Line out

MBK

Member
2002-04-03 3:40 pm
Singapore
No, that alone won't do it in all likelihood. The volume control will likely not be able to drive the line. Basically you want a buffer to drive your line out.

If you don't have a tape but you have a "tape monitor" type configuration on the integrated, just use the "tape out": that one is a line output that will use the same source as selected for the main output.

Option 2 if that is impractical or no tape loop on your machine: chances are, after the volume control in your integrated amp there is an op-amp buffer before the power stage. You could take the outputs of that buffer, add a 47 to 200 Ohms resistor in series, connect to a pair of RCA connectors, and use this. Don't forget to connect ground to the RCA's :) . This solution is not 100% engeneerically correct (to be perfectly pedantic one would want the first buffer to act as a distribution amplifier driving as many final buffers as there are outputs) but I guess it will work.

MBK
 
subwoofer output

If you want to connect a sub,it would be suitable to combine the buffer with a lowpass filter.
You may construct a lowpass filter with high input impedance,possibly > 100Kohms and connect it to the pot's wiper connection.
The output then follows the level adjusted with the volume pot, and the load is well separated from it.
Additionally you can preserve that the sub doesn't produce sound in the midrange.
 

Brett

Member
2002-01-07 6:02 pm
MBK said:
If you don't have a tape but you have a "tape monitor" type configuration on the integrated, just use the "tape out": that one is a line output that will use the same source as selected for the main output.

Beware, I've never seen a tape loop/monitor on an amp that wasn't before the volume control. If you use it, your sub will not change in level with the mains when you adjust the volume. If they are after the volume control, they're marked as "pre outs"

Option 2 if that is impractical or no tape loop on your machine: chances are, after the volume control in your integrated amp there is an op-amp buffer before the power stage.

MBK

Beware again, as this buffer may not be there. Because the designer of the amp has complete control over the gain structure and the load each stage will work into, which is not the case with seperates, there is often (usually) no buffer. Why add another unnneccessary stage with all the added cost, complexity, noise and distortion issues, when you almost certainly wont need any gain either.

You will probably have to add a line buffer/driver, especially if your sub has a plate amp installed and is any distance away from the amp. But try it without first, as it might be OK.
 
Brett said:


Beware, I've never seen a tape loop/monitor on an amp that wasn't before the volume control. If you use it, your sub will not change in level with the mains when you adjust the volume. If they are after the volume control, they're marked as "pre outs"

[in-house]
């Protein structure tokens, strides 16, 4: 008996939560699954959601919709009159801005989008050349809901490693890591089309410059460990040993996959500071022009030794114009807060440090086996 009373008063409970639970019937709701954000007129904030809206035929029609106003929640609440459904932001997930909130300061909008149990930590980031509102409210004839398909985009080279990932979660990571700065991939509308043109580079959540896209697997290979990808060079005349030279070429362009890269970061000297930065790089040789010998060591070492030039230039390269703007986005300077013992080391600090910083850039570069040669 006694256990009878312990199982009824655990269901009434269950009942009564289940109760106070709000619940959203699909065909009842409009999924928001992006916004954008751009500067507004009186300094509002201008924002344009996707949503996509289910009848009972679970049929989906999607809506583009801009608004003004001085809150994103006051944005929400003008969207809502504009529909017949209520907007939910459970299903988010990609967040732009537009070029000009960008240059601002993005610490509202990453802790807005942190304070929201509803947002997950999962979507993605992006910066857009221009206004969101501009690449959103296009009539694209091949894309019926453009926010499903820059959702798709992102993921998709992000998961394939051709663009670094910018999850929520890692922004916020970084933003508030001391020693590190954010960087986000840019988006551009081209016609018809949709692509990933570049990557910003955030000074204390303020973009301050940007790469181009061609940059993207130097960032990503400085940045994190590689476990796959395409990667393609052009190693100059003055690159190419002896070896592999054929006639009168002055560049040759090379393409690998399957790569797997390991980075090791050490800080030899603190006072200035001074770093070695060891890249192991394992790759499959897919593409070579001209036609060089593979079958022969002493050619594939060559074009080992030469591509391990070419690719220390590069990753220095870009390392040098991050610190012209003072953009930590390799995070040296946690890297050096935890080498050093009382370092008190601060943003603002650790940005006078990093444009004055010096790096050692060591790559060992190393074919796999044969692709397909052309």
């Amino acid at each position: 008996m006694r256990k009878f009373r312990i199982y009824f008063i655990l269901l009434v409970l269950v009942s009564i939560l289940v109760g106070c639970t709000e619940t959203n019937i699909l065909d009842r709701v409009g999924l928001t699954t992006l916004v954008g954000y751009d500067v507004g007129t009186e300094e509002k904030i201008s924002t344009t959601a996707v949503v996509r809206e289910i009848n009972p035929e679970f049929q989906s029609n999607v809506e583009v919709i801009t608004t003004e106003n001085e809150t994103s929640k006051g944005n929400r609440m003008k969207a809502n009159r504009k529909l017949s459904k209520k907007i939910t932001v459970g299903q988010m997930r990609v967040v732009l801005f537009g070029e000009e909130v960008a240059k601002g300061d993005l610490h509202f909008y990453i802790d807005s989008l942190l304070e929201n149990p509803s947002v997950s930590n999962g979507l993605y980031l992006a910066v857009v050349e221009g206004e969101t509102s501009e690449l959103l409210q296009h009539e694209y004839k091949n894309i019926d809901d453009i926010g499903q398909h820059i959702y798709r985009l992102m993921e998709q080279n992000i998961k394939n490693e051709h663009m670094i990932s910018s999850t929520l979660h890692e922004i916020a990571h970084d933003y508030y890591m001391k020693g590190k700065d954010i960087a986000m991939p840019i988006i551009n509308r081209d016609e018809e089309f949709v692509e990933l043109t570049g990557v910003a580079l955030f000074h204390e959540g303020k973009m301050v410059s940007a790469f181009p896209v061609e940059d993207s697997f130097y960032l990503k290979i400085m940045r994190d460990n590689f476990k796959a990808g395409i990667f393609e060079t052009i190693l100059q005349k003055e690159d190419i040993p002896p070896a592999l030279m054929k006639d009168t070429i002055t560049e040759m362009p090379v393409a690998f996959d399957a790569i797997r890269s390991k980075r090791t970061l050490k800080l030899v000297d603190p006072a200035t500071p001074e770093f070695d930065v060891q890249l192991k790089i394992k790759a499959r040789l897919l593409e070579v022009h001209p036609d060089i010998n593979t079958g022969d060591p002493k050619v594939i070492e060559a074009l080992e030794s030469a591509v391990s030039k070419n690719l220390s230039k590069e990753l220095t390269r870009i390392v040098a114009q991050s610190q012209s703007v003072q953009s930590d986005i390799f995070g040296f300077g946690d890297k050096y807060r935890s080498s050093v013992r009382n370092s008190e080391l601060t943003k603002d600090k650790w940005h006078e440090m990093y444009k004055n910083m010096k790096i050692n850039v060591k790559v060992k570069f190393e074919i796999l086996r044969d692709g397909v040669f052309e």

Agree. My mistake.

Brett said:
Beware again, as this buffer may not be there. Because the designer of the amp has complete control over the gain structure and the load each stage will work into, which is not the case with seperates, there is often (usually) no buffer. [/B]

Agree again, you have to check carefully how your amp circuit is configured and you may not get away with it.

One quick and dirty option is to take the final speaker output and add a resistive voltage divider (read volume control) to take your line out at the speaker level. This applies if your sub already has a crossover (likely). Since the speaker output is designed to drive heavy loads, you can use low resistor values to keep noise low, BUT in any case this will entail some experimenting to match levels and is not ideal: you're going through full gain in your integrated first, then hammer the signal down, only to re-amplify it in the sub.

To experiment with this you could do the following:
- get two, say, 1kOhm potentiometers (I guess 100 Ohms to 2k will give ok results, take 1W units)
- get a CD with test tones recorded at different transfer levels (it will say something like "-10 dB, -20dB, -30 dB" etc.)
- get a DVM (digital voltmeter)

then do this

- disconnect all speaker leads
- play a sinusoidal test tone of low frequency. (This is because DVM's usually will not display correct voltage at high frequencies. Mine will start levelling off above 400 Hz but 1000 Hz is still reasonable correct.). Use a track that has been recorded with a low transfer level (say -30 dB, or -20 dB, but NOT one of "0dB" because your amp may clip with a full signal at full volume setting.
- measure the AC voltage of the line level (output of CD player), write it down
- plug the CD player in the amp and play the same test tone
- measure speaker output AC voltage at full volume. The ratio of speaker to line level AC is the gain of your amp and will be about 20-30. This for reference.
- wire up one potentiometer to the speaker output (pot input to speaker out, pot output to ground, pot wiper is your attenuated signal). Measure the AC voltage of the same test tone at the pot wiper to ground. Play with the pot setting until it matches what you measured for line level voltage. This is now your line level output after volume control. Repeat for the other channel.


Now ... what you REALLY want is a preamp and an active X-O after it. That guarantees (well.... make much more likely) a good integration of your main speakers with the sub.

MBK